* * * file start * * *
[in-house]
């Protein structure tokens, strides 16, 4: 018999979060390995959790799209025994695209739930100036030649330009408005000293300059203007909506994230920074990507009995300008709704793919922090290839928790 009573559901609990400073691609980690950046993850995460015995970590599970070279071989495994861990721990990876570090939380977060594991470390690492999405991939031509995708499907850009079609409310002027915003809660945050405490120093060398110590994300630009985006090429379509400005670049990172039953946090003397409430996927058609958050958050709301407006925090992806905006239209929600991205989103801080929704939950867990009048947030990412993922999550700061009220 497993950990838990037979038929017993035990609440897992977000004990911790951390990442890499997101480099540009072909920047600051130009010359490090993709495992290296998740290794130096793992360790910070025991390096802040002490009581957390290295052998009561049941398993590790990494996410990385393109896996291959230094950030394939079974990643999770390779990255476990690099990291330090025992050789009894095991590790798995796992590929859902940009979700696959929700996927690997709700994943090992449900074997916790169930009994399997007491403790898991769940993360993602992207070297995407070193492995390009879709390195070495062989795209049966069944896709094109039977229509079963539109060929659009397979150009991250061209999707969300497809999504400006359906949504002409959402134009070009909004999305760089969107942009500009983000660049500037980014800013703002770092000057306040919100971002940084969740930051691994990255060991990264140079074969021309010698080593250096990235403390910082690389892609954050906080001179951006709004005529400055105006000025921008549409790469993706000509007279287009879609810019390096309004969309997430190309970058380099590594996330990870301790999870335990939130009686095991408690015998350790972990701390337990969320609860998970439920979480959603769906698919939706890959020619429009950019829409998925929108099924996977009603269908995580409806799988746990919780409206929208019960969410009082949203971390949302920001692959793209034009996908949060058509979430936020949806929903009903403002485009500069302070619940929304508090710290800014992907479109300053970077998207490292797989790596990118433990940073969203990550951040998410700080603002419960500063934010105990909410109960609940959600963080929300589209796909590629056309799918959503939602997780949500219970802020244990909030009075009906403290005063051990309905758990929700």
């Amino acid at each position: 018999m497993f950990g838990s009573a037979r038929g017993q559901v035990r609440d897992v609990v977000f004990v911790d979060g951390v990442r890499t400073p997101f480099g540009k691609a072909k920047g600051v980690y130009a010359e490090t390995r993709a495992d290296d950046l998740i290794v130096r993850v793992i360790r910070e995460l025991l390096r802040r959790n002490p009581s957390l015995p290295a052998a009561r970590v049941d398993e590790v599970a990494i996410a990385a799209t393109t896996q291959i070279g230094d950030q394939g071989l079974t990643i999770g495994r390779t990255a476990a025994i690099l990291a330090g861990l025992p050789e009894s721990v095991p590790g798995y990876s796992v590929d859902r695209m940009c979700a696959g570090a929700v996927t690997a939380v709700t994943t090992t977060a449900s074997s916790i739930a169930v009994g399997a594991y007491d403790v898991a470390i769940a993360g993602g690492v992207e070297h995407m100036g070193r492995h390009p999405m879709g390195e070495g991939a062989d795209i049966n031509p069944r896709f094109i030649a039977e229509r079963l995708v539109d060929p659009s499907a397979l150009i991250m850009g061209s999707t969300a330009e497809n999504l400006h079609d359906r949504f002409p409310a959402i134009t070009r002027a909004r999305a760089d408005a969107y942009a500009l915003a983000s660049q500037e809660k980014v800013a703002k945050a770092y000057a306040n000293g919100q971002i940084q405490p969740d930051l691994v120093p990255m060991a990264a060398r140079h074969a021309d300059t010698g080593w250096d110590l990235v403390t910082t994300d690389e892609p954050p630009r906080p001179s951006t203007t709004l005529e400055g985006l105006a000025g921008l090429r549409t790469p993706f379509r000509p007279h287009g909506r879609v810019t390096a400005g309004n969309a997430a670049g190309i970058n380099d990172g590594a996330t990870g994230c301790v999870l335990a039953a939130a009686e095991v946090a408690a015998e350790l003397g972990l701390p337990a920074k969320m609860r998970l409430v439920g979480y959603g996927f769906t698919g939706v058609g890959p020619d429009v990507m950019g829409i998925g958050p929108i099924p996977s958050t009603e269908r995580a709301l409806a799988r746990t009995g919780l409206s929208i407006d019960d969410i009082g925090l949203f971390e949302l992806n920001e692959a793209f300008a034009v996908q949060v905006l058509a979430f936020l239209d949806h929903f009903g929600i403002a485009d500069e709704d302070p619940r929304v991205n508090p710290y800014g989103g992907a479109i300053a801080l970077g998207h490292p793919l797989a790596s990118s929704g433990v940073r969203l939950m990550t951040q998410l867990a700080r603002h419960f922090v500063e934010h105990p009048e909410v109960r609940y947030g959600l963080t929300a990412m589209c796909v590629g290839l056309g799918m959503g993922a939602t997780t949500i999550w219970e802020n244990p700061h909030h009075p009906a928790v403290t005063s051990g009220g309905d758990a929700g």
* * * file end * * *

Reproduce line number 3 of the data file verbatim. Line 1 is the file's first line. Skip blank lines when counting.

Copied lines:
């Amino acid at each position: 018999m497993f950990g838990s009573a037979r038929g017993q559901v035990r609440d897992v609990v977000f004990v911790d979060g951390v990442r890499t400073p997101f480099g540009k691609a072909k920047g600051v980690y130009a010359e490090t390995r993709a495992d290296d950046l998740i290794v130096r993850v793992i360790r910070e995460l025991l390096r802040r959790n002490p009581s957390l015995p290295a052998a009561r970590v049941d398993e590790v599970a990494i996410a990385a799209t393109t896996q291959i070279g230094d950030q394939g071989l079974t990643i999770g495994r390779t990255a476990a025994i690099l990291a330090g861990l025992p050789e009894s721990v095991p590790g798995y990876s796992v590929d859902r695209m940009c979700a696959g570090a929700v996927t690997a939380v709700t994943t090992t977060a449900s074997s916790i739930a169930v009994g399997a594991y007491d403790v898991a470390i769940a993360g993602g690492v992207e070297h995407m100036g070193r492995h390009p999405m879709g390195e070495g991939a062989d795209i049966n031509p069944r896709f094109i030649a039977e229509r079963l995708v539109d060929p659009s499907a397979l150009i991250m850009g061209s999707t969300a330009e497809n999504l400006h079609d359906r949504f002409p409310a959402i134009t070009r002027a909004r999305a760089d408005a969107y942009a500009l915003a983000s660049q500037e809660k980014v800013a703002k945050a770092y000057a306040n000293g919100q971002i940084q405490p969740d930051l691994v120093p990255m060991a990264a060398r140079h074969a021309d300059t010698g080593w250096d110590l990235v403390t910082t994300d690389e892609p954050p630009r906080p001179s951006t203007t709004l005529e400055g985006l105006a000025g921008l090429r549409t790469p993706f379509r000509p007279h287009g909506r879609v810019t390096a400005g309004n969309a997430a670049g190309i970058n380099d990172g590594a996330t990870g994230c301790v999870l335990a039953a939130a009686e095991v946090a408690a015998e350790l003397g972990l701390p337990a920074k969320m609860r998970l409430v439920g979480y959603g996927f769906t698919g939706v058609g890959p020619d429009v990507m950019g829409i998925g958050p929108i099924p996977s958050t009603e269908r995580a709301l409806a799988r746990t009995g919780l409206s929208i407006d019960d969410i009082g925090l949203f971390e949302l992806n920001e692959a793209f300008a034009v996908q949060v905006l058509a979430f936020l239209d949806h929903f009903g929600i403002a485009d500069e709704d302070p619940r929304v991205n508090p710290y800014g989103g992907a479109i300053a801080l970077g998207h490292p793919l797989a790596s990118s929704g433990v940073r969203l939950m990550t951040q998410l867990a700080r603002h419960f922090v500063e934010h105990p009048e909410v109960r609940y947030g959600l963080t929300a990412m589209c796909v590629g290839l056309g799918m959503g993922a939602t997780t949500i999550w219970e802020n244990p700061h909030h009075p009906a928790v403290t005063s051990g009220g309905d758990a929700g």